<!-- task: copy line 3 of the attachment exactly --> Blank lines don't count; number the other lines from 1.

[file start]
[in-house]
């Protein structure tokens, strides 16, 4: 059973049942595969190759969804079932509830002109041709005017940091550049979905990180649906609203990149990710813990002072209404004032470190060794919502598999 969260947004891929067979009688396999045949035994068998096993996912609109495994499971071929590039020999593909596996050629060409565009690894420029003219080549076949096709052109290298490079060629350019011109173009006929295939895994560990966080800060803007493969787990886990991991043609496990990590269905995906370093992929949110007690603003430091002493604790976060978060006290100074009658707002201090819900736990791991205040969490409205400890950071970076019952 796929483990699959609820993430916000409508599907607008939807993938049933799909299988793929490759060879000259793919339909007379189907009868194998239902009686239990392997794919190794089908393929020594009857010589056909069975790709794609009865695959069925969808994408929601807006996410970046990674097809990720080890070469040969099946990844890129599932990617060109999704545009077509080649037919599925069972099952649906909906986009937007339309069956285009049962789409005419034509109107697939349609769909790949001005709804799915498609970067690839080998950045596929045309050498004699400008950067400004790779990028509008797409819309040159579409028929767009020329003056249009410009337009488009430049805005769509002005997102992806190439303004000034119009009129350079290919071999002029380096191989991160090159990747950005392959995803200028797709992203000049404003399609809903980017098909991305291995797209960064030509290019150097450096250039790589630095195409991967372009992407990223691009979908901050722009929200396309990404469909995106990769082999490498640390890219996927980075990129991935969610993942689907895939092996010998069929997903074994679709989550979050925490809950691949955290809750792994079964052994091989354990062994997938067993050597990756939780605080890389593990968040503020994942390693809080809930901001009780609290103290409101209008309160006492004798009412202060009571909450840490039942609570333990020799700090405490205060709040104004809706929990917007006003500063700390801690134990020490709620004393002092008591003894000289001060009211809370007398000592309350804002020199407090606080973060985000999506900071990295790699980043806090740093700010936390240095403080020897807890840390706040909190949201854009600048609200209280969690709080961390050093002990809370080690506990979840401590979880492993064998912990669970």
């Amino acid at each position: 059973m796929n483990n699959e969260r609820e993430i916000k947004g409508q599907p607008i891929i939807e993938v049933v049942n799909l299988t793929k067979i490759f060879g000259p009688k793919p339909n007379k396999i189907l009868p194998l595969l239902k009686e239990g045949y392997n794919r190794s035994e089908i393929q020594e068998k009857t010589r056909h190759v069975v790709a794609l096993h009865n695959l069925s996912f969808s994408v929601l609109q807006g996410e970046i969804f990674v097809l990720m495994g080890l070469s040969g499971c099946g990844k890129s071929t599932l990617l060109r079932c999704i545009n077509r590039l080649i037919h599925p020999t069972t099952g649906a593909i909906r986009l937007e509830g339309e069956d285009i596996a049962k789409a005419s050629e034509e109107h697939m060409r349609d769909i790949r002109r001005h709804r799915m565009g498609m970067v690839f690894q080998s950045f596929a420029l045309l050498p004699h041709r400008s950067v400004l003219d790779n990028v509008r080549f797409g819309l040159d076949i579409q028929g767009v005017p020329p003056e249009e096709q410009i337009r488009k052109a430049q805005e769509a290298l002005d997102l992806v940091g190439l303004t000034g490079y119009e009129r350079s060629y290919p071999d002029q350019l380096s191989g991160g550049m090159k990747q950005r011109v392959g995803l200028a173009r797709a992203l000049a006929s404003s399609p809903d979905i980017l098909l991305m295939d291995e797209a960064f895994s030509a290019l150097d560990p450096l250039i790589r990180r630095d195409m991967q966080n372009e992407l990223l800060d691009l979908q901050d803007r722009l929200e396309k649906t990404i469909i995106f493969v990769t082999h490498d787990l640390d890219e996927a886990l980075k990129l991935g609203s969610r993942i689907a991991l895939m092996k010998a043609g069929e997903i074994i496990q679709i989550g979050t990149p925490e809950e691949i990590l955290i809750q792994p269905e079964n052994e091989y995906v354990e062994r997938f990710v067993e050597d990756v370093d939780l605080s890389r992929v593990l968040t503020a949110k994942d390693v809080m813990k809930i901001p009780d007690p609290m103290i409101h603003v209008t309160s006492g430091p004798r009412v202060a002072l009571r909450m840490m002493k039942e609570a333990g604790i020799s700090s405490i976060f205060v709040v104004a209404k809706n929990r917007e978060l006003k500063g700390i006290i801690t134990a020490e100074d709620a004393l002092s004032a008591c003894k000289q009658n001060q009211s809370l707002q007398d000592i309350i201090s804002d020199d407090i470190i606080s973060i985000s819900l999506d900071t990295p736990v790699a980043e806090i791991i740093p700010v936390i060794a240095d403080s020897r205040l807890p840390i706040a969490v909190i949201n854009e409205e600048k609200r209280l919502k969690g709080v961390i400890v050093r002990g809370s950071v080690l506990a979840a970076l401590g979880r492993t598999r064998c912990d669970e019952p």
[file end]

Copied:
């Amino acid at each position: 059973m796929n483990n699959e969260r609820e993430i916000k947004g409508q599907p607008i891929i939807e993938v049933v049942n799909l299988t793929k067979i490759f060879g000259p009688k793919p339909n007379k396999i189907l009868p194998l595969l239902k009686e239990g045949y392997n794919r190794s035994e089908i393929q020594e068998k009857t010589r056909h190759v069975v790709a794609l096993h009865n695959l069925s996912f969808s994408v929601l609109q807006g996410e970046i969804f990674v097809l990720m495994g080890l070469s040969g499971c099946g990844k890129s071929t599932l990617l060109r079932c999704i545009n077509r590039l080649i037919h599925p020999t069972t099952g649906a593909i909906r986009l937007e509830g339309e069956d285009i596996a049962k789409a005419s050629e034509e109107h697939m060409r349609d769909i790949r002109r001005h709804r799915m565009g498609m970067v690839f690894q080998s950045f596929a420029l045309l050498p004699h041709r400008s950067v400004l003219d790779n990028v509008r080549f797409g819309l040159d076949i579409q028929g767009v005017p020329p003056e249009e096709q410009i337009r488009k052109a430049q805005e769509a290298l002005d997102l992806v940091g190439l303004t000034g490079y119009e009129r350079s060629y290919p071999d002029q350019l380096s191989g991160g550049m090159k990747q950005r011109v392959g995803l200028a173009r797709a992203l000049a006929s404003s399609p809903d979905i980017l098909l991305m295939d291995e797209a960064f895994s030509a290019l150097d560990p450096l250039i790589r990180r630095d195409m991967q966080n372009e992407l990223l800060d691009l979908q901050d803007r722009l929200e396309k649906t990404i469909i995106f493969v990769t082999h490498d787990l640390d890219e996927a886990l980075k990129l991935g609203s969610r993942i689907a991991l895939m092996k010998a043609g069929e997903i074994i496990q679709i989550g979050t990149p925490e809950e691949i990590l955290i809750q792994p269905e079964n052994e091989y995906v354990e062994r997938f990710v067993e050597d990756v370093d939780l605080s890389r992929v593990l968040t503020a949110k994942d390693v809080m813990k809930i901001p009780d007690p609290m103290i409101h603003v209008t309160s006492g430091p004798r009412v202060a002072l009571r909450m840490m002493k039942e609570a333990g604790i020799s700090s405490i976060f205060v709040v104004a209404k809706n929990r917007e978060l006003k500063g700390i006290i801690t134990a020490e100074d709620a004393l002092s004032a008591c003894k000289q009658n001060q009211s809370l707002q007398d000592i309350i201090s804002d020199d407090i470190i606080s973060i985000s819900l999506d900071t990295p736990v790699a980043e806090i791991i740093p700010v936390i060794a240095d403080s020897r205040l807890p840390i706040a969490v909190i949201n854009e409205e600048k609200r209280l919502k969690g709080v961390i400890v050093r002990g809370s950071v080690l506990a979840a970076l401590g979880r492993t598999r064998c912990d669970e019952p």